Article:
Opinion piece by techradar Associate Editor of Wearables, Lily Prasuethsut
Samsung's Gear S2, the Huawei Watch, Asus ZenWatch 2 and a new Moto 360 are part of this week's massive smartwatch dump, and it looks like they're all absolute beauties. Most will even release with several different iterations for wrist sizes, fitness or the high-end.
But one smartwatch has dropped my jaw for a completely different reason. While most everyone is ooh-ing and ahh-ing, I'm in shock and slightly livid reading the name for one of Moto's new wearables: Moto 360 for Women.
Don't get me wrong, I'm thrilled that these companies releasing second-generation watches actually learned from the first round and decided to create better-fitting wearables for wrists of all sizes, while being more inclusive towards women. In fact, there are even more options for women than for men when it comes to customizing the new Moto 360. Still, a watch moniker deemed "for Women" is not what I expected nor wanted.
Why this naming convention is problematic
"Moto 360 for Women" harkens back to the naming conventions of classic analog watches, the ones you find behind the counter at Tiffany's or Bloomingdales. There are watches labeled explicitly for "him" and ones for "her," with the latter being more petite and designed with smaller bands, lugs, watch faces and so forth, usually adorned with diamonds or other "feminine" elements.
Understandably, to sell watches to a demographic other than men, marketing teams must think differently: What would women want to buy? Apparently it's diamonds and fluff accompanied by smaller components for thinner wrists - which is fine if that's what you like.
The predicament becomes more complicated when you add in new technology, but the question is the same: What would women want to buy? It seems like a Moto 360 for Women is what Motorola came up with in order to mimic the classic analogs designated for each sex.
But the Moto 360 is a smartwatch, not an analog watch. It's chock-full of technology from 007 movies and your wildest sci-fi dreams, packing enough functionality to nearly replace your phone.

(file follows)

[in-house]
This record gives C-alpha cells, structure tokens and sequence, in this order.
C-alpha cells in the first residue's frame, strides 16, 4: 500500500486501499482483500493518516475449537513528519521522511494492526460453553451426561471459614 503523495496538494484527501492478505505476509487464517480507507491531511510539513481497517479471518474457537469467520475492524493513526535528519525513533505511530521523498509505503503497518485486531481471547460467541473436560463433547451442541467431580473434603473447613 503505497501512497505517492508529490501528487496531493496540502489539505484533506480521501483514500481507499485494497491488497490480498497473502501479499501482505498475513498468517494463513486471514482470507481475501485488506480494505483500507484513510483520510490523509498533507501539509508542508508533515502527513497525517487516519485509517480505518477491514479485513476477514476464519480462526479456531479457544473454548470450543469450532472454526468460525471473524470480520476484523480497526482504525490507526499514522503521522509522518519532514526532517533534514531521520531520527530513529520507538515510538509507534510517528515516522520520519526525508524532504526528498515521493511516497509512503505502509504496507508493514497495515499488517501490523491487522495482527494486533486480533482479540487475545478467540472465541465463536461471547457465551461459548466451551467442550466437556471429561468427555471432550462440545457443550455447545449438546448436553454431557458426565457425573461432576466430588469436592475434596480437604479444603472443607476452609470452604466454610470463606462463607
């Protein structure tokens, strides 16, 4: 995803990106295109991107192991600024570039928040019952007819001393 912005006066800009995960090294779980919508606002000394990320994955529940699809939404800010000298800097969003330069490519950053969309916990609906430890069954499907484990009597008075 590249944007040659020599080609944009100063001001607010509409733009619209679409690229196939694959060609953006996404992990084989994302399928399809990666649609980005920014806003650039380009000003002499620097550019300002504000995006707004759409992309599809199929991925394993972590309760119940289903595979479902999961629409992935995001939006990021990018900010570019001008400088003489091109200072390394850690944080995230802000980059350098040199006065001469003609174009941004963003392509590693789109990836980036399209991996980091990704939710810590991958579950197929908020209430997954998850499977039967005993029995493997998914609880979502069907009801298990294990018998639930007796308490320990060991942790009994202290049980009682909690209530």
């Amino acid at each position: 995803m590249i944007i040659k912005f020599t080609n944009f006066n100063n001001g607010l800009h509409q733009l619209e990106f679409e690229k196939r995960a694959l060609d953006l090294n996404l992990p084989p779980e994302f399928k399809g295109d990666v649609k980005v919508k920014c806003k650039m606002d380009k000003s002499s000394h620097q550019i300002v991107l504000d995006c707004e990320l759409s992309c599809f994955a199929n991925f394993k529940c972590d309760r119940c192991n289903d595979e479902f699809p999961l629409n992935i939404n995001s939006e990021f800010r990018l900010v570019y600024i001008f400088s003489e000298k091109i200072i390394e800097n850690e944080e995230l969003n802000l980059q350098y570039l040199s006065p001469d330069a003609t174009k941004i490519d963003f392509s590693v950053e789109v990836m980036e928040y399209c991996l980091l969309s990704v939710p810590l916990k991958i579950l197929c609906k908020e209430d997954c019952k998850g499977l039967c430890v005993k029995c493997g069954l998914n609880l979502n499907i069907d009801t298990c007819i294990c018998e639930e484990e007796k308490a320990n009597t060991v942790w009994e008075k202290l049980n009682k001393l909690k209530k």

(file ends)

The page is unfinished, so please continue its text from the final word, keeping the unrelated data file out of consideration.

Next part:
It's better than Tiffany's run-of-the-mill baubles, and companies like Motorola should be celebrating its engineering team's genius by setting a new standard, not following old conventions.
There's no doubt smartwatches are advanced pieces of tech angled with fashion in mind, but wearables are first and foremost technology at the frontline of change. Even fashion has dared to set new standards by breaking out of the norm. There's no reason for the Moto 360 to pander to consumers with a gender constrictive name.
What works, then?
Many may take umbrage with this, but it must be mentioned: Apple's method of branding works. For as long as I can remember, Apple has strayed from gender and instead released products that just are. It continues with a line of Apple Watches that are simply available in different sizes and different colors. That's it. No limiting "for women" or "for men" labels.
From neon pink to rose gold or the Milanese loop, there is nothing to suggest only men or women can buy just one type of design - specifically, the stereotypically feminine colors aren't offered in only the smaller 38mm band size, suggesting they're only for women. Men with smaller wrists or women with larger wrists have an ample, open selection.
Moto offers its collection with watch bodies that come in 42mm - 46mm sizes paired with bands ranging in size from 16mm - 22mm. Of course, all the bands are interchangeable - so why mark them for a specific gender? Why not just list the sizes and different designs then let the user have at it?
Maybe, just maybe, this is one reason why Apple is such a successful company. Or maybe it's that Apple is cognizant enough to realize it's a leading technology brand and, for better or worse, has the power to influence and change society.
It may sound like I'm making a mountain out of a molehill, but when it comes down to it, making products for women doesn't have to literally say "for women." Smartwatch designs shouldn't be separated by gender. Rather, it's a question of what will fit and what will feel comfortable, regardless of gender.
Technology based companies are forward thinkers, always looking towards the future. It's time to break some walls and be a pack leader, Motorola, not look backwards or mimic old brands - that's just a poor attempt to sell smartwatches to smart women.
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